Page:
, Volume 110, Issue 2, pp 115-147

Understanding ecological community succession: Causal models and theories, a review

Rent the article at a discount

Rent now

* Final gross prices may vary according to local VAT.

Get Access

Abstract

Critical review of explanations for patterns of natural succession suggests a strong, common basis for theoretical understanding, but also suggests that several well known models are incomplete as explanations of succession. A universal, general cause for succession is unlikely, since numerous aspects of historical and environmental circumstances will impinge on the process in a unique manner. However, after disturbance, occupation of a site by any species causes changes in the conditions at the site. Sorting of species may result, since different species are adapted to different regions of environmental gradients. Such sorting can generate several patterns of species abundance in time, but commonly results in sequential replacements of species adapted to the varying conditions. This may be due to constraints on species' strategies, or life history traits, placed by the limited resources available to the organism. These constraints often result in inverse correlation between traits which confer success during early and late stages of succession. Facilitatory or inhibitory effects of species on each other are best understood in terms of these life history interactions, perhaps as restrictions on, or as moderation of, these processes.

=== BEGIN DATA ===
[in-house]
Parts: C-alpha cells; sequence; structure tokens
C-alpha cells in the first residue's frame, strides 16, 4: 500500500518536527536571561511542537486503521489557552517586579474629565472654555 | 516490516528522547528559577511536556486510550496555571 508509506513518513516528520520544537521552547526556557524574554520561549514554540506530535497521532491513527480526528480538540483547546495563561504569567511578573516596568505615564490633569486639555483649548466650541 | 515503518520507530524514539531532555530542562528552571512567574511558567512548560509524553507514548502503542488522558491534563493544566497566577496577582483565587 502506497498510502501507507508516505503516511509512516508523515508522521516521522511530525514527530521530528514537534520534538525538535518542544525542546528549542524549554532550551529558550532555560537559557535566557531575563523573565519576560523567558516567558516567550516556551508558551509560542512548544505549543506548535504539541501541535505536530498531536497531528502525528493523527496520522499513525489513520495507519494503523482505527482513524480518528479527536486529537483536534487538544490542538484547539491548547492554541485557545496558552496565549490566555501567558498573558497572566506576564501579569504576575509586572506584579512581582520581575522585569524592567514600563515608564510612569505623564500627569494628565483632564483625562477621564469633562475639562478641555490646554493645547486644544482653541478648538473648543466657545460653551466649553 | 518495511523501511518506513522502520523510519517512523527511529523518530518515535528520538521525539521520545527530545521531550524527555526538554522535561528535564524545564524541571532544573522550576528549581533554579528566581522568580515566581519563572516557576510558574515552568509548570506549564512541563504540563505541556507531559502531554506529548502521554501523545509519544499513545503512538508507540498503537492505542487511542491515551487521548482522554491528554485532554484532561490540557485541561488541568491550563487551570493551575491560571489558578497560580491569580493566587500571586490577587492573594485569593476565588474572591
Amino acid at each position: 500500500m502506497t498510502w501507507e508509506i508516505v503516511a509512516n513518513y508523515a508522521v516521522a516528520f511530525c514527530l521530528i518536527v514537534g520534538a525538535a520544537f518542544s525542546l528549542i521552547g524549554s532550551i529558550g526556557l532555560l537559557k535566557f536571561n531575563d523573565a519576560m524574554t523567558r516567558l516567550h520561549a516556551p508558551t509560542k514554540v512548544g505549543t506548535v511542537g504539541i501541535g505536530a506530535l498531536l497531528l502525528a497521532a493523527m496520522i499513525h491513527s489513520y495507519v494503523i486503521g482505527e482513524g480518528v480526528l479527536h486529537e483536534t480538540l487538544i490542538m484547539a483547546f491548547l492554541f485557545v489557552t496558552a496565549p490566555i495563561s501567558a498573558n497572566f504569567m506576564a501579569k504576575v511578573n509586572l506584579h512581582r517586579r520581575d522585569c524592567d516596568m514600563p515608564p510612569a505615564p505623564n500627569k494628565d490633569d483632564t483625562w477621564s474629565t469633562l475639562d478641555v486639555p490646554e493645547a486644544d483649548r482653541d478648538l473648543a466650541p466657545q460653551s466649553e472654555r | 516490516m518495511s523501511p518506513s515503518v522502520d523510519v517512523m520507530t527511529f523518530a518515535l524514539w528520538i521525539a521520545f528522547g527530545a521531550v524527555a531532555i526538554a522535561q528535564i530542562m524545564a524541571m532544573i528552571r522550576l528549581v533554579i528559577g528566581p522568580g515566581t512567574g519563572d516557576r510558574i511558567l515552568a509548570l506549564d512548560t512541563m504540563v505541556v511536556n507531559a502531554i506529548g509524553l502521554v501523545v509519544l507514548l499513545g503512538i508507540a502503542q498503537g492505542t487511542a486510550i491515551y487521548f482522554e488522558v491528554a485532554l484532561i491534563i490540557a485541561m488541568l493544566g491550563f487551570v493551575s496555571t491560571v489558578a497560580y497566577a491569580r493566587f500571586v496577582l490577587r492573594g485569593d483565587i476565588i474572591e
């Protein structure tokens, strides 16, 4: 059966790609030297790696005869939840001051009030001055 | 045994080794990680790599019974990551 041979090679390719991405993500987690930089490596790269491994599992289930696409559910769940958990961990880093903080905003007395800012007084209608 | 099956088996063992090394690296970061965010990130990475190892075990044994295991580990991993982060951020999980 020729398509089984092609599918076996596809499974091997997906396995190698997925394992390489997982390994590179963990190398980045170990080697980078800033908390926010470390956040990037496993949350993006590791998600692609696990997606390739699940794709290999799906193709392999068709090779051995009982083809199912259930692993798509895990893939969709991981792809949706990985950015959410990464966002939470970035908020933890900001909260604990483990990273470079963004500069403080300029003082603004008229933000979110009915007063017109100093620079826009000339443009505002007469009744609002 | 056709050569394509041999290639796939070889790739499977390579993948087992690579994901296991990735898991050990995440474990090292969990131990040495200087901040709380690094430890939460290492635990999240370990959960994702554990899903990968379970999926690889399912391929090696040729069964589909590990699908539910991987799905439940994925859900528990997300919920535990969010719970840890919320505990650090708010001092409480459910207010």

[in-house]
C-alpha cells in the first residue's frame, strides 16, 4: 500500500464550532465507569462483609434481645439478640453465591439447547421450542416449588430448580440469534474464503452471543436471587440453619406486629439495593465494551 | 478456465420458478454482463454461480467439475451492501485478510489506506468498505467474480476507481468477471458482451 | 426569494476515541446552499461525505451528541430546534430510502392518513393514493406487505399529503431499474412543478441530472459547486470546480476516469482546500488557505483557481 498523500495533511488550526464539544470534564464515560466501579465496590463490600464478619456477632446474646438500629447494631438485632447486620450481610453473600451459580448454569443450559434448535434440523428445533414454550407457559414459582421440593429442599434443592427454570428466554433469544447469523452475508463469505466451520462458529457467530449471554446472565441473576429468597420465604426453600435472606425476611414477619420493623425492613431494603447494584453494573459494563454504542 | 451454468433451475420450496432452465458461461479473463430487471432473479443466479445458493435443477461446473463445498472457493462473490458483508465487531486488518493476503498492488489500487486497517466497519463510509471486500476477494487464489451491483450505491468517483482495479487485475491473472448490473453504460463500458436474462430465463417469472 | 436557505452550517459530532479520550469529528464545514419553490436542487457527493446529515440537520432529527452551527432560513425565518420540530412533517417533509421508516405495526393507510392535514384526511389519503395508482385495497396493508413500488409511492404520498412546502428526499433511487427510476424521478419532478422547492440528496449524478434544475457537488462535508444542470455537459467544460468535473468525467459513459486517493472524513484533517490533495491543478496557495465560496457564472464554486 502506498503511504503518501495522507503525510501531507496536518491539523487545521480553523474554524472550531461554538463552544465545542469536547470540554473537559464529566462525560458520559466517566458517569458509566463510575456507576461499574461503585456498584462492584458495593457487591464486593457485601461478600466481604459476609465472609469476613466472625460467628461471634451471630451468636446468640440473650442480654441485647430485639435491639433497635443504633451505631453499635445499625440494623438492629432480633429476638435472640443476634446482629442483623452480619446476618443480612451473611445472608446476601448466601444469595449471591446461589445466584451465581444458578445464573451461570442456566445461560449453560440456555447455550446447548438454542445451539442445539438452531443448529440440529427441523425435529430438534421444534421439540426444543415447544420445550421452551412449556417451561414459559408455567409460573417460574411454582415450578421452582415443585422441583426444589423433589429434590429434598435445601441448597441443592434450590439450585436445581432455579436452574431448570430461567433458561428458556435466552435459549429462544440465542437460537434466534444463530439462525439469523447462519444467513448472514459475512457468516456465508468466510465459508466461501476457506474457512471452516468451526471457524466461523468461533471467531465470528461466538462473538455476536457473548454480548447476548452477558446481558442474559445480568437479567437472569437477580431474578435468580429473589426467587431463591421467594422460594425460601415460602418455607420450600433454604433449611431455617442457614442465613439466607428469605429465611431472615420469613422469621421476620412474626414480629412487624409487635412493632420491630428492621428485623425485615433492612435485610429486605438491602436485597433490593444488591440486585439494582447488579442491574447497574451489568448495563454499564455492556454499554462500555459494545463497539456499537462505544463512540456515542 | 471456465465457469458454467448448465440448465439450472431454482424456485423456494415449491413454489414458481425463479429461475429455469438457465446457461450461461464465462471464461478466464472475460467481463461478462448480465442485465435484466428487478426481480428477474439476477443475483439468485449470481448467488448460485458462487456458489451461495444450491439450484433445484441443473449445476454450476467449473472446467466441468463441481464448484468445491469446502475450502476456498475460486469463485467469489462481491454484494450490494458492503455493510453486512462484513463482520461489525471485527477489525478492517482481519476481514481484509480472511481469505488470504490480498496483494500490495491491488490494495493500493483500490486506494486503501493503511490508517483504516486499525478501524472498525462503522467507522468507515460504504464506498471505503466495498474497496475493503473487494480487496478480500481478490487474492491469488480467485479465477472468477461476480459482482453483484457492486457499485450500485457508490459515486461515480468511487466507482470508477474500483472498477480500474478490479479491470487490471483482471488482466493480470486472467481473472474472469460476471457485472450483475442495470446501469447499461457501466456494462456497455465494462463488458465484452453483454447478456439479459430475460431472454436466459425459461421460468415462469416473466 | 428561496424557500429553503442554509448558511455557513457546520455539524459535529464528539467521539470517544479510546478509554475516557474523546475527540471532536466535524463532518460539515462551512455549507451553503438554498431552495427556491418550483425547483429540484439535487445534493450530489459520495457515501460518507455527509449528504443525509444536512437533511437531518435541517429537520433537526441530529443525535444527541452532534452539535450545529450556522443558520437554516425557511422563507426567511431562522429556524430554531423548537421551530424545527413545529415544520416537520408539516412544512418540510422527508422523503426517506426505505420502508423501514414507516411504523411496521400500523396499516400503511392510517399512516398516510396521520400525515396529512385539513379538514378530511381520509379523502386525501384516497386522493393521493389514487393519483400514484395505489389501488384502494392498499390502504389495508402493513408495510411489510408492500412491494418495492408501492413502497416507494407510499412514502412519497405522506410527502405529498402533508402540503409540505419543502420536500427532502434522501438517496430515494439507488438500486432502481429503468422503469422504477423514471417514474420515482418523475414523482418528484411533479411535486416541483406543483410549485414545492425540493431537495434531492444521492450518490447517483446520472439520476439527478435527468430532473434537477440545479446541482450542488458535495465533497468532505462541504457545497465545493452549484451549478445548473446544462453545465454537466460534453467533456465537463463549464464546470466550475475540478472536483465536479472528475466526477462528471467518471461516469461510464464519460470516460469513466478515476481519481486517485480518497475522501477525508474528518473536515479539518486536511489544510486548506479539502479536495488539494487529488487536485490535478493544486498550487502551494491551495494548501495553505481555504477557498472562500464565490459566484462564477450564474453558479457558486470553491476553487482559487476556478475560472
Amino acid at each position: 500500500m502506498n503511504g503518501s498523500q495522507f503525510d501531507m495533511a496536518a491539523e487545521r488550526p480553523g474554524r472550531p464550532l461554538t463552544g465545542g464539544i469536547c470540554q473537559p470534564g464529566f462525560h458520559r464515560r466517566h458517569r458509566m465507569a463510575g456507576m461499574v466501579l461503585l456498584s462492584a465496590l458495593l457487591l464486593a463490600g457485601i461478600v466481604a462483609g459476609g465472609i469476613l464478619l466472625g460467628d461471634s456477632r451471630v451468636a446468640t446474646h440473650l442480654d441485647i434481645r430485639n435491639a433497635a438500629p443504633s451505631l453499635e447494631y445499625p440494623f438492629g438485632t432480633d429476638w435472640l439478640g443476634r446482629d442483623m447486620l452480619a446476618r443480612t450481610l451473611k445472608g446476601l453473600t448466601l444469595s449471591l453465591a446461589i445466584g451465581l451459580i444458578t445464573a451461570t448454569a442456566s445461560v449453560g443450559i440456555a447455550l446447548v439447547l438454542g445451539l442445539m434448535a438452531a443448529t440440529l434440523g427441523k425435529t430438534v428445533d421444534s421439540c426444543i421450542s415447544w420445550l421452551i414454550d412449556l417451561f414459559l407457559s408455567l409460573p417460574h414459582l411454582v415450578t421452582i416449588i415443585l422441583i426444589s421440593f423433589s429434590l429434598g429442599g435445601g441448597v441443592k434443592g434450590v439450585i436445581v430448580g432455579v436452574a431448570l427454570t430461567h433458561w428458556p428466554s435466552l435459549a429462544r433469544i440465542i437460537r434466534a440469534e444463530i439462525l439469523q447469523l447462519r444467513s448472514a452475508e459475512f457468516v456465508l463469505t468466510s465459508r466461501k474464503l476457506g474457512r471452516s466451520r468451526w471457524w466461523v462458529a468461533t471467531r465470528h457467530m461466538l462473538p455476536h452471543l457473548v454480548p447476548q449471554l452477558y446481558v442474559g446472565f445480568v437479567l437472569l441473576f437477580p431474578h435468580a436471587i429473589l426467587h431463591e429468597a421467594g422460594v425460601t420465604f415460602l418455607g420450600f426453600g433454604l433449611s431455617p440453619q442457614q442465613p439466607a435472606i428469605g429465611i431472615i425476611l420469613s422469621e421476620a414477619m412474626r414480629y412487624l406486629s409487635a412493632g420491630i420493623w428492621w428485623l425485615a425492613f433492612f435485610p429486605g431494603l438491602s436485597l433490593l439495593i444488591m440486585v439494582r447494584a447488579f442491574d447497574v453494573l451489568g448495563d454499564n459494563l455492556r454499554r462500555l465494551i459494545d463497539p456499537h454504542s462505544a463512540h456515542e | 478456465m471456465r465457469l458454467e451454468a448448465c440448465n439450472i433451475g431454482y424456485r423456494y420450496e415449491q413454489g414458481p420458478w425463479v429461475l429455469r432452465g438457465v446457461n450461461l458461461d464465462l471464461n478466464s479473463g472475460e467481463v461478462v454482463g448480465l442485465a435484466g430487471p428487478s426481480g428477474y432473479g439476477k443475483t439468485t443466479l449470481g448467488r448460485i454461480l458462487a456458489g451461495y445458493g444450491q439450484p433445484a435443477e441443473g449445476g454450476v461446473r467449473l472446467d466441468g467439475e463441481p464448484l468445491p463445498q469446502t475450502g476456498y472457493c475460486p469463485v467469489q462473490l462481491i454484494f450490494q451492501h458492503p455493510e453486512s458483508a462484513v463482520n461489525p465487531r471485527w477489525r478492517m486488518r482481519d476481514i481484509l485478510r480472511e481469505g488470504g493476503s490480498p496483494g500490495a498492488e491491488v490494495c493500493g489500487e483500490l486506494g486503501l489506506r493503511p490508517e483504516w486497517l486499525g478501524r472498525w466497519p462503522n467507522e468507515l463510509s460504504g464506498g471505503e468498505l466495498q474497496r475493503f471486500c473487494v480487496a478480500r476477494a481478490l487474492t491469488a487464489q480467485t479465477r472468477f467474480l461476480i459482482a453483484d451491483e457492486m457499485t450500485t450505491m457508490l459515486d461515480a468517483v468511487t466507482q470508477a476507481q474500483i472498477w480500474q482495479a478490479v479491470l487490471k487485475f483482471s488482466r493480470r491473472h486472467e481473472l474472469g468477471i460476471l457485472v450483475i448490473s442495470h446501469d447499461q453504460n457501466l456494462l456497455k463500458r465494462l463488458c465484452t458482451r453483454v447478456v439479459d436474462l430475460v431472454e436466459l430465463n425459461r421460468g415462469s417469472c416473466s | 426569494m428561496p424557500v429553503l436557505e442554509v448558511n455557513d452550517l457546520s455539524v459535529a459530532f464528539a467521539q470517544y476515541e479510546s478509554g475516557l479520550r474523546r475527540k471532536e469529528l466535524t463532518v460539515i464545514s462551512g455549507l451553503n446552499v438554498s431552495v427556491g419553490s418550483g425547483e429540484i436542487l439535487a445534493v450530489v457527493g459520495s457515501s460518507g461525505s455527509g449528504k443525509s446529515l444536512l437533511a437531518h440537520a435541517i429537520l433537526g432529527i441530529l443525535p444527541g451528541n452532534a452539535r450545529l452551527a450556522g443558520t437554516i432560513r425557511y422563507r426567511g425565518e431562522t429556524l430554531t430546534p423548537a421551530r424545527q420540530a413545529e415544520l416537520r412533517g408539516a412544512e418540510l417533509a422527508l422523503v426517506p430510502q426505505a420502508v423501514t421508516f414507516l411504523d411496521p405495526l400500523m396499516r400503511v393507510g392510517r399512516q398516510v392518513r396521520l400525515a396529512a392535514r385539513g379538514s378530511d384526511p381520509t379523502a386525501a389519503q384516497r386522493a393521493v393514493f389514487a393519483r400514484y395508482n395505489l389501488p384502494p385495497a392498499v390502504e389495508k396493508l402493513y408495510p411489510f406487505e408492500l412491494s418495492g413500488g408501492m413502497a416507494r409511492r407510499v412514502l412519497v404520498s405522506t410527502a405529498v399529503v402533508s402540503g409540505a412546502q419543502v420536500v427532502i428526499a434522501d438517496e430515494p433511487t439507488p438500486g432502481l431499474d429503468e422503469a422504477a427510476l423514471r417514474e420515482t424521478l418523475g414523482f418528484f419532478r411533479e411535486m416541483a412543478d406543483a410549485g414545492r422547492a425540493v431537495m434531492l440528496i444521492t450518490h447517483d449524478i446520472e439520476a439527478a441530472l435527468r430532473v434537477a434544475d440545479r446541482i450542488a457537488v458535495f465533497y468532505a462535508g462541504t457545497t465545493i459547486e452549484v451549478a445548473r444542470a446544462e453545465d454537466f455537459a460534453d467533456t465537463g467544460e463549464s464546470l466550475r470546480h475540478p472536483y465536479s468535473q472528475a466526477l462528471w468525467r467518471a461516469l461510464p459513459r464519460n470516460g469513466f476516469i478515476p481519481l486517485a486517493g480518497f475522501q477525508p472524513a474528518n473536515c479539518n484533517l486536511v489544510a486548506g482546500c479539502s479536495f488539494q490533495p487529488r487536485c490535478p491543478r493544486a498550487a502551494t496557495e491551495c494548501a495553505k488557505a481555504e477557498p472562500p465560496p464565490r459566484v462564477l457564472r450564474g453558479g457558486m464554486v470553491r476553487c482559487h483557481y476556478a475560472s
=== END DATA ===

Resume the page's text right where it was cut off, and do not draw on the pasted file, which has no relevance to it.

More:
Strong support for the importance of correlations in life history traits stems from comparisons of simulated succession with and without these correlations. These simulations are reviewed in some detail, and followed by brief reviews of other prominent models for succession. Several aspects of the confusion and controversies in the successional literature are then discussed, with a view to a more optimistic synthesis and direction for successional ecology.